“Finish your peas – there are people starving in Africa.” President Omar al-Bashir of Sudan has blocked food and water from entering the South Kordofan region of Sudan. Refugees in Chad get about 700 calories per day. Over a billion people in the world are not certain where their next meal will come from. These facts are startling, but what are we going to do about it? If we finish our dinner, will they be less starving? If we hand out our leftovers, can we check “hunger” off our list?
This week’s haftarah, which can be found in II Kings 7:3-20, starts with a famine in the land. This is a recurring theme, isn’t it? King Jehoram of the Northern Kingdom was so upset that he ordered the death of Elisha the prophet for not being able to ask God for food. Some people in Israel turned to cannibalism, one woman ate her own son to stay alive. It does not get much more grim than this.
Elisha prophesied that tomorrow there will be food in the city. Unbelievable. With the severe drought that preceded the current situation, the idea of barley and fine flour seemed foreign. How could it possibly arrive? The king’s aide doubted God’s ability.
At the same time as Elisha’s prediction of food, there were four men with tzaraat standing outside the city gates. We commonly translate tzaraat as leprosy, though biblically this is not equal to the bacterial disease of the nervous and respiratory tracks we fear today. Tzaraat was a physical manifestation of internal wickedness, including pride, selfishness and slander (think of Miriam after she spread l’shon ha’rah about Moses’ wife Tzipporah in Numbers 12:1-10). Skin turned snow-white and flaky to show the evil within. Because of the condition, metzora’im (lepers) must live outside the city so as not to afflict others, but also for spiritual cleansing and to think about the evil they have done. These are society’s lowest of the low.
These four metzora’im did not hear Elisha announcing that tomorrow there would be food. They were starving (even more so than the people inside the walls of the city). To be proactive, they headed to enemy territory – the nearby Arameans. “Im y’chayunu nichi’eh, v’im y’mitunu vamatnu. If they let us live, we will live; and if they put us to death, we will die.” (II Kings 7:4) Better to be killed trying to get food than to give up and die of starvation waiting for food to miraculously arrive.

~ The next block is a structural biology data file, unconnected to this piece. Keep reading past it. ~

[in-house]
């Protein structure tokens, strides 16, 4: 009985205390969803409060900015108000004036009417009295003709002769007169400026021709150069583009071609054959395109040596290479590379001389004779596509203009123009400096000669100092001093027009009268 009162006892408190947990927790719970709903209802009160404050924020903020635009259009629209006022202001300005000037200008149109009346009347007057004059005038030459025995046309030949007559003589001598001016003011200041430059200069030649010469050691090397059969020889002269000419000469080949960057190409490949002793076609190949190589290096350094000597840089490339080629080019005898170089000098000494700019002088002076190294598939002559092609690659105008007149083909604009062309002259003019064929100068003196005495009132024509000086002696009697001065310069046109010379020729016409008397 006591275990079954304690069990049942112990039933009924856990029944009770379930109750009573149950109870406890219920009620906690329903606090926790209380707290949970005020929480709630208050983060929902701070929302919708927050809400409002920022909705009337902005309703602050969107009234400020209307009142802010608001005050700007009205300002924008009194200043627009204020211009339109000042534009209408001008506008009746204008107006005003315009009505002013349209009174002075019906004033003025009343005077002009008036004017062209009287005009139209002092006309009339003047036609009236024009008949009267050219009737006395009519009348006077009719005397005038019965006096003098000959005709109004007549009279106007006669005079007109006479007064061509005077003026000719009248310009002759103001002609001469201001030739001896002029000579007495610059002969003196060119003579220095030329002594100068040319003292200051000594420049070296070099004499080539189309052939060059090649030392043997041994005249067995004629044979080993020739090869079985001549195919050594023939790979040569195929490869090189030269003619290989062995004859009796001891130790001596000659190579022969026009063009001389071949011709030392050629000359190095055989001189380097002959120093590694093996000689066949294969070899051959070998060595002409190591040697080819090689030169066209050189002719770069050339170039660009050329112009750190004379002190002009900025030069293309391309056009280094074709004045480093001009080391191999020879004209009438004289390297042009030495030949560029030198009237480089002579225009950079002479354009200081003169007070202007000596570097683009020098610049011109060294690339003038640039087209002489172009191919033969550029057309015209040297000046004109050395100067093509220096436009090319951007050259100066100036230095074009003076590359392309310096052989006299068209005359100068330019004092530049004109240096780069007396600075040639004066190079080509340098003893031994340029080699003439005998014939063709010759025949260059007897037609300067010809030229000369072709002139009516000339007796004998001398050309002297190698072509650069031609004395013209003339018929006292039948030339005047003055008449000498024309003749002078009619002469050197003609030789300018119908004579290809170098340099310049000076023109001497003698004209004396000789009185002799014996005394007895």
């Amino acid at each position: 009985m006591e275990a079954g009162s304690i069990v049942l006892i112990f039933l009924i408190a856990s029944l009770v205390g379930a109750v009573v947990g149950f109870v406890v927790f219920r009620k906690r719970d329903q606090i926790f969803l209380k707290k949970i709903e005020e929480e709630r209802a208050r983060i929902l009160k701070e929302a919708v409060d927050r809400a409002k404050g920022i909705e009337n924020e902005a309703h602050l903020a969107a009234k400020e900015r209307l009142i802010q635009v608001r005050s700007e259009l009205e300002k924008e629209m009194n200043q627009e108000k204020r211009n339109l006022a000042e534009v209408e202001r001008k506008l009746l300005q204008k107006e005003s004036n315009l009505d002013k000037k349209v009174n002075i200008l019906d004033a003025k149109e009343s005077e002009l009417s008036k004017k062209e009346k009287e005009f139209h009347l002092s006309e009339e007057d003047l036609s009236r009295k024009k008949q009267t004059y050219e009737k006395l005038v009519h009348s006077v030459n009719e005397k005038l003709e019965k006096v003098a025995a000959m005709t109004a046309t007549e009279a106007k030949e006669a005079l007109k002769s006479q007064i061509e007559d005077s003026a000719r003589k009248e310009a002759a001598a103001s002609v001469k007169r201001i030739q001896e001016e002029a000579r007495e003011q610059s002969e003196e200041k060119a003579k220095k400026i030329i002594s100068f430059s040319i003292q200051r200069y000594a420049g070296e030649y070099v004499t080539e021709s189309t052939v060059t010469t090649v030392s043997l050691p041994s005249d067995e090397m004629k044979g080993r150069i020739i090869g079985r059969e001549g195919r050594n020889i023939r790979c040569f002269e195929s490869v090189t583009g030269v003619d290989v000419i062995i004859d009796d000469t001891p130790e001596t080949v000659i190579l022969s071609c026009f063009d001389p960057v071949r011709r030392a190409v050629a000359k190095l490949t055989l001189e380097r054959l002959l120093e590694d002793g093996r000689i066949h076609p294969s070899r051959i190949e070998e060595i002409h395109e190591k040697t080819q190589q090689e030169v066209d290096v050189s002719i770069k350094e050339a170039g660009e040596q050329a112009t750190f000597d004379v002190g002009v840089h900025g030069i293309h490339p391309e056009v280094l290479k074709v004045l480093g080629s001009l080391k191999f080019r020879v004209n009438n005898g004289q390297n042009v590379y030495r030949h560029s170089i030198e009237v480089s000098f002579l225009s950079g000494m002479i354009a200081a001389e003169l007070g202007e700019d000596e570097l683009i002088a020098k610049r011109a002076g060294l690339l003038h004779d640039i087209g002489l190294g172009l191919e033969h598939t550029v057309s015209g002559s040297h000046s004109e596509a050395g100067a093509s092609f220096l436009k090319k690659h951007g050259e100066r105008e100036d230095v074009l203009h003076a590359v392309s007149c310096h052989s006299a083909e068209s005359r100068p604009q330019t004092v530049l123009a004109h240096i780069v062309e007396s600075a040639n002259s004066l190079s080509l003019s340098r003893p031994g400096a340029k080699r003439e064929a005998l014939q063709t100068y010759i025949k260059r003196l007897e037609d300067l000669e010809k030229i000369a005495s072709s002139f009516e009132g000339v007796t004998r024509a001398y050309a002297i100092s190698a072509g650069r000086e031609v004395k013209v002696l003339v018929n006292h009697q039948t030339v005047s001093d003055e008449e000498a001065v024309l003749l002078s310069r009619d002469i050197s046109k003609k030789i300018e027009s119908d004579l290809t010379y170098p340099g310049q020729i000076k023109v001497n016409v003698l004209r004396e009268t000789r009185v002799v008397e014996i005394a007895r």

When they arrived at the camp of the Arameans, they found it deserted. The entire city was still set up, but there were no people (it turns out God scared them away via miracles to save the Israelites). The metzora’im took the Arameans’ silver, gold, and clothing. They fed themselves on the food that had been left in haste. But then their eyes opened. There was far more food than the four of them could consume. They remembered that the city, which had evicted them for their tzaraat, was also starving. They sent a message back to the city and soon everyone ran out of the gates to get food.
The incredible part is that the heroes of this story are the four metzora’im. The men who were ejected from their own city because they were greedy, selfish, and had done such harm that it showed on their outsides. If these four can help solve issues of hunger – if they can reverse their ways and become so selfless as to save the kingdom which would not count them among their own – then we can all do something.
The person who lost the most in this story is the naysayer. One of the king’s men did not believe that food would come. Instead of believing, instead of being supportive, and forward-thinking, the doubter declared it impossible for food to arrive. In the end, he was trampled to death by the masses rushing to get food. We can learn so much from this story. Even the most degenerate members of our society can redeem themselves. The mighty can fall to their own pragmatism. There is always another option. And there is always food, if we don’t stand in its way.
In the Birkat HaMazon, the grace after meals, we thank God for providing food for every living being. We say that, yet we know full well that people are starving all around the world. Does this mean that God has not provided food for them? Or does it mean that there is enough food; we just need to take charge and make sure that it is distributed properly? I choose the latter. Let us be like the outcasts, the metzora’im, and share the bounty with those who need it most. Let us rally to open up the gates to South Kordofan and the refugee camps in Chad and people all around the world who lack access to the bounty of the earth.
Join JWW in calling for humanitarian aid to South Kordofan at the Walk to End Genocide on May 20 in Los Angeles.